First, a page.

Skip to content

Keywords

Articles tagged "Brazilian Literature"

João Guimarães Rosa’s “Grande Sertão,” featured in “Words without Borders,” gains new translation

The wait appears to be over: on the sixtieth anniversary of its publication, Grande Sertão: Veredas (Bedeviled in the Badlands), the masterpiece of twentieth-century Brazilian writer João Guimarães Rosa, has received the financial support necessary to make its re-translation into English viable. Today, the Instituto Itaú Cultural announced it will support Alison Entrekin’s translation of Rosa’s novel—championed by Words without Borders in our...

From the Translator: On “Beauty, a Terrible Story”

Image: From the cover of the Brazilian edition of The Dragons Haven’t Been to Paradise, published by Companhia das Letras.  Bruna Dantas Lobato’s translation of Caio Fernando Abreu’s “Beauty, a Terrible Story” appears in the July 2016 issue of Words without Borders: “Brazil Beyond Rio.” Caio Fernando Abreu’s “Beauty, a Terrible Story” was first published in 1989 in The Dragons Haven’t Been to Paradise, a...

When in Hell, Embrace the Devil: On Recreating “Grande Sertão: Veredas” in English

Image: Passages of Grande Sertão: Veredas hanging in the Museum of the Portuguese Language in São Paulo. (Wikimedia Commons.) Alison Entrekin’s translation of an excerpt from Grande Sertão: Veredas appears in the July 2016 issue of Words without Borders: “Brazil Beyond Rio.” When I was approached about translating a certain Brazilian literary classic renowned for its made-up language and asked if I’d be willing to produce a...

Brazil Beyond Rio

Any attempt to introduce Brazil in a single essay is fraught from the outset. The country is, much like the United States, a continental nation, the site of European discovery tales to rival our own, and host to a series of political upheavals. It is also home to a literary history that has at times looked outward for inspiration, and at others inward to construct, via literature, an idea of nationhood that has often seemed elusive. Perhaps a solution presents itself in an idea every bit...

Grande Sertão: Veredas (Bedeviled in the Badlands)

The following is an excerpt from the new translation of João Guimarães Rosa’s magnum opus, Grande Sertão: Veredas, first published in English in 1963. That translation soon fell out of print for reasons that are not entirely clear. As translator Alison Entrekin explains in her introduction to the piece on our blog, “[t]o read Grande Sertão: Veredas for the first time in Portuguese is like setting foot in a foreign country where the...

The Time Left

They were hard to push down, the buttons. Stiff, you might say. Marcelinho strained and scrunched his face, and succeeded. It still worked, even after everything. The buttons had always been stiff, even before Ricardo’s death. The little door was cracked, and behind the plastic Marcelinho said he saw some bloodstains, still. “Don’t be daft, son. That thing’s clean as a whistle. And be grateful that piece of junk still works.” Work is too ambiguous a word....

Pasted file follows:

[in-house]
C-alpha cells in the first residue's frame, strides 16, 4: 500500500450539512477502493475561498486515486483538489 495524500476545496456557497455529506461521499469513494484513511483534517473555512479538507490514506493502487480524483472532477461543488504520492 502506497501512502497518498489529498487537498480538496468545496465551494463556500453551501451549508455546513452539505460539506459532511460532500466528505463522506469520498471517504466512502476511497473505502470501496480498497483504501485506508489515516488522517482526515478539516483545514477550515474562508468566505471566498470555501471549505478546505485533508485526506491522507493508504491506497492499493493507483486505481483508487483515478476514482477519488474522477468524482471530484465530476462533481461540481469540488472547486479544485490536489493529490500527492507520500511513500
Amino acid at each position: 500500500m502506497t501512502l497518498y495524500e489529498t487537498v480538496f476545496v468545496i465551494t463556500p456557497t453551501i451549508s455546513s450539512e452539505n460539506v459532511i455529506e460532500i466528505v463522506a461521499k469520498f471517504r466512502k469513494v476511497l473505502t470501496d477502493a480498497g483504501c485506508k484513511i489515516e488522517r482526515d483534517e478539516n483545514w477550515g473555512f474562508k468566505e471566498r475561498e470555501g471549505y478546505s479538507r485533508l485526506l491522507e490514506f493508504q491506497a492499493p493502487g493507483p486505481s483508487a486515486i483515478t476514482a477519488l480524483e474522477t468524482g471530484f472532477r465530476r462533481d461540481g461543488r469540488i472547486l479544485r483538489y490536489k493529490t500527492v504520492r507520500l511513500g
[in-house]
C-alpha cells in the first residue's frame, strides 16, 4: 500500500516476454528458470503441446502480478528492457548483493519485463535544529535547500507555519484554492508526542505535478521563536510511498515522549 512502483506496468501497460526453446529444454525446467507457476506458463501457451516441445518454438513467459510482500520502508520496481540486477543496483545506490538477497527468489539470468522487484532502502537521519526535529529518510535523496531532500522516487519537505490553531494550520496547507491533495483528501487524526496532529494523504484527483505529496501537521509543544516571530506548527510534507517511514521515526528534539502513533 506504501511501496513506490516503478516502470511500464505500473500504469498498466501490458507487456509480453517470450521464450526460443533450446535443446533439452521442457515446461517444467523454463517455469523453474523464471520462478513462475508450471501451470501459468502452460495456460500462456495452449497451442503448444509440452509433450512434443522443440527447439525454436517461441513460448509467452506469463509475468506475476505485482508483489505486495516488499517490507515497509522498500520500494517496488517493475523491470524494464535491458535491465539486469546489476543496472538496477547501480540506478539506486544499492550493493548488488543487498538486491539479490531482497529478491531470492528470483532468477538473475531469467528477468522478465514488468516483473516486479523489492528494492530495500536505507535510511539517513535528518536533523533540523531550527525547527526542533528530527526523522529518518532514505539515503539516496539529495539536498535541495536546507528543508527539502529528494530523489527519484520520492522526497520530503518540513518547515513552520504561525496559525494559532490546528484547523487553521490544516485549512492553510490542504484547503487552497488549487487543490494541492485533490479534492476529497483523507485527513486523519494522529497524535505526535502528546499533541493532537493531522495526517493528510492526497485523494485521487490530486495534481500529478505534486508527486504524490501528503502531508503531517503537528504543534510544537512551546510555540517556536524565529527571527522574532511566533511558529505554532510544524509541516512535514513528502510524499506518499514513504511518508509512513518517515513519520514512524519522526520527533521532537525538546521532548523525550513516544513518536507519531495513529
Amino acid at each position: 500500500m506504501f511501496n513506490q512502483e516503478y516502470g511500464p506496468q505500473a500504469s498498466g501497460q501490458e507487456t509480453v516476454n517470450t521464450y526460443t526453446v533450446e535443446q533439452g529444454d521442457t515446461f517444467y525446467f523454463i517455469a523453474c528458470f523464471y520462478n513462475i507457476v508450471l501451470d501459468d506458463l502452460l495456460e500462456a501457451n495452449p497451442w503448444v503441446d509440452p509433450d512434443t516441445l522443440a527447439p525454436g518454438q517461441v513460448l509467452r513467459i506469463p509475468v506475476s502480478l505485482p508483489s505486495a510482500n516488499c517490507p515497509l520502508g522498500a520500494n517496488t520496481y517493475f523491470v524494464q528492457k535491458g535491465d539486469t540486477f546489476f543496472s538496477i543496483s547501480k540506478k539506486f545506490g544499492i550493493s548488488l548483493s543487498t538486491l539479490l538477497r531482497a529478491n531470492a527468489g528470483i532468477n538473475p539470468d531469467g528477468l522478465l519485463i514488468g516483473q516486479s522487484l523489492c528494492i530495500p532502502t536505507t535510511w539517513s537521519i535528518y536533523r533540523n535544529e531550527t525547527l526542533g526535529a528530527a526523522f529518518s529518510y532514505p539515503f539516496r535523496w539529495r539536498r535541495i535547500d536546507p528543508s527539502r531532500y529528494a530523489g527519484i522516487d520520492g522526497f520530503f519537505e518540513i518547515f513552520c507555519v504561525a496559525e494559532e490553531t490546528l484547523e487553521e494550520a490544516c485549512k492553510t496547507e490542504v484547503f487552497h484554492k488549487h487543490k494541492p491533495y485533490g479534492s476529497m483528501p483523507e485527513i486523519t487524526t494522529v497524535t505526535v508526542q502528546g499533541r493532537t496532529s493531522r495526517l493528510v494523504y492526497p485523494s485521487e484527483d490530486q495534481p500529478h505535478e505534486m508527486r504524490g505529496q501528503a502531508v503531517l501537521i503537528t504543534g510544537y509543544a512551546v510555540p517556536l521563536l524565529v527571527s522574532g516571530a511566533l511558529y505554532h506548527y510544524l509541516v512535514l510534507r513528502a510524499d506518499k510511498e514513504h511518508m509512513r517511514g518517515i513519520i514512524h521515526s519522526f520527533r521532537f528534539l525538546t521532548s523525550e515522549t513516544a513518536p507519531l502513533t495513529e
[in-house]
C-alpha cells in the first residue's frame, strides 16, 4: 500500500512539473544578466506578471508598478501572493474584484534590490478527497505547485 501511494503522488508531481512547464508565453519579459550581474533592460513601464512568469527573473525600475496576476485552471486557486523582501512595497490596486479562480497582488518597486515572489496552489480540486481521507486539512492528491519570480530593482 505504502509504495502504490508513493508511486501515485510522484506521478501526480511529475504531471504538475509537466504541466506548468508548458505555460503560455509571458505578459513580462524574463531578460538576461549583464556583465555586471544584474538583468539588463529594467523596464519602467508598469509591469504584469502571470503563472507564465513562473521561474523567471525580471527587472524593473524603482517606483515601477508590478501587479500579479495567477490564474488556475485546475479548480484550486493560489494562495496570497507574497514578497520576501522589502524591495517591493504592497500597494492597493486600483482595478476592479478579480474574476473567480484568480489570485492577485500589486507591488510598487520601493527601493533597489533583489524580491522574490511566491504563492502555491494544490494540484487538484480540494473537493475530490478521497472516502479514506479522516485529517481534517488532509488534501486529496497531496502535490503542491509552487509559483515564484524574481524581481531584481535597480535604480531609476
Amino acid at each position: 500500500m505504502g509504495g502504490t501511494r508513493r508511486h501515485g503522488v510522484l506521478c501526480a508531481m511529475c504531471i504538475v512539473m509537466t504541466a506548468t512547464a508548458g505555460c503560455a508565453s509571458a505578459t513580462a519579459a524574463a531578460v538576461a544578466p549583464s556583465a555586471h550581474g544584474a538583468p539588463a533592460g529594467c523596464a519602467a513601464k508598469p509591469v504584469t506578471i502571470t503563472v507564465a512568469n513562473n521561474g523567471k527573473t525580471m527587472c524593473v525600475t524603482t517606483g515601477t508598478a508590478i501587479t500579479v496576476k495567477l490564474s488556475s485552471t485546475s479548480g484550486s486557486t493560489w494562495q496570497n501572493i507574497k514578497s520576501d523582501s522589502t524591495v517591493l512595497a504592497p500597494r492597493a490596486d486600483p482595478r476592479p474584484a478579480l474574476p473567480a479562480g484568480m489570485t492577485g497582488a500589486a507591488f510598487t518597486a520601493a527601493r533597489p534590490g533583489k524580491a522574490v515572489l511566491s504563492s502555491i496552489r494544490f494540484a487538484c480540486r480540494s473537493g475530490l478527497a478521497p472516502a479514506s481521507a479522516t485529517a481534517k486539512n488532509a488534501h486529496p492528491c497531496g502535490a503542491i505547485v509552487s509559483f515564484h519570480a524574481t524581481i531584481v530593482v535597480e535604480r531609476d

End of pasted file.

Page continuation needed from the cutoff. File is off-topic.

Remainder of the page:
Death in the Amazon

The Assassination 1. They’ve set up the ambush by a small bridge across a stream. They’ve been hiding among the trees since early morning—and they’re lying in wait. They know that José Cláudio and Maria will have to slow down here. That’s when the first shot is fired. Discharged from a hunting rifle, the bullet hits both of them at once: it goes through Maria’s hand and lodges near the left wall of José Cláudio’s...

Lua

“When are you going to write a book like Knife?” “Never, for sure.”   I was choosing the songs to put on the soundtrack of Lua Cambará when I came across the recordings of the spirituals commending the souls of the dead to God. Ten cassette tapes stored in a Styrofoam box. In the northeast of Brazil they still chant songs filled with religiosity during funeral celebrations. The women’s voices seemed to sprout up, beautiful and strange, up from...

Beauty, a Terrible Story

To Sergio Keuchguerian “You’ve never heard of a curse never seen a miracle never cried alone in a filthy bathroom nor ever wanted to see the face of God.” —Cazuza, “Only Mothers Are Happy” Only after ringing the doorbell many times did he finally hear the rumble of footsteps coming down the stairs. And he recognized the worn rug, once purple, later just red, then each time a lighter shade of pink—now, what color?—and heard the tuneless bark...

Quipapá Gold

L’or de Quipapá is the debut novel from Hubert Tézenas, an author who has spent the first thirty years of his career translating American and Brazilian novels into his native French. The crime novel dives into Brazil of the late 80s, exploring all the crime, corruption, and seedy underbelly of a country in economic repression, having just recovered from a military dictatorship. Quipapá is home to a sugar cane magnate, whose workers are treated more like slaves....

Falling in Love with Bahia & Brazil: On Negritude, Saudade, & Surrender

I have been trying actively to stave off a case of Brazil-o-philia since the early 2000s when I lived in pre-gentrification Brooklyn. Preventive care for me looked like resisting the allure of capoeira classes, which offered the promise of instant friendship and community, endless references to obscure terminology, a pet name (as a West Indian, it’s hard for me to resist affectionate teasing and nicknames), and a warrior physique. Determined to keep my hot foot off Brazilian soil, I...

The Pharmacist’s First Report

The following is an excerpt from Lúcio Cardoso’s Chronicle of a Murdered House, forthcoming in December 2016 from Open Letter Books. My name is Aurélio dos Santos, and for many years I have been established in our small town with a business selling medicines and pharmaceutical products. Indeed my shop could be considered the only such establishment in the town, for there is little competition from the stall selling homeopathic remedies on the Praça da...

Coral Reef

Imaginary distances part from this spot, mirages which tell of the true distances between us. A man planted in front of the window is a ghost of himself suspended by improbable lines and colors. We are him and he is all of us as if we were yet the city around him. We are him and his slumped shoulders. We are him and his face gnawed by fish. We are him and the narrow streets that cut across him and stick through him like poles shackles and other senseless forms of nostalgia (like all forms...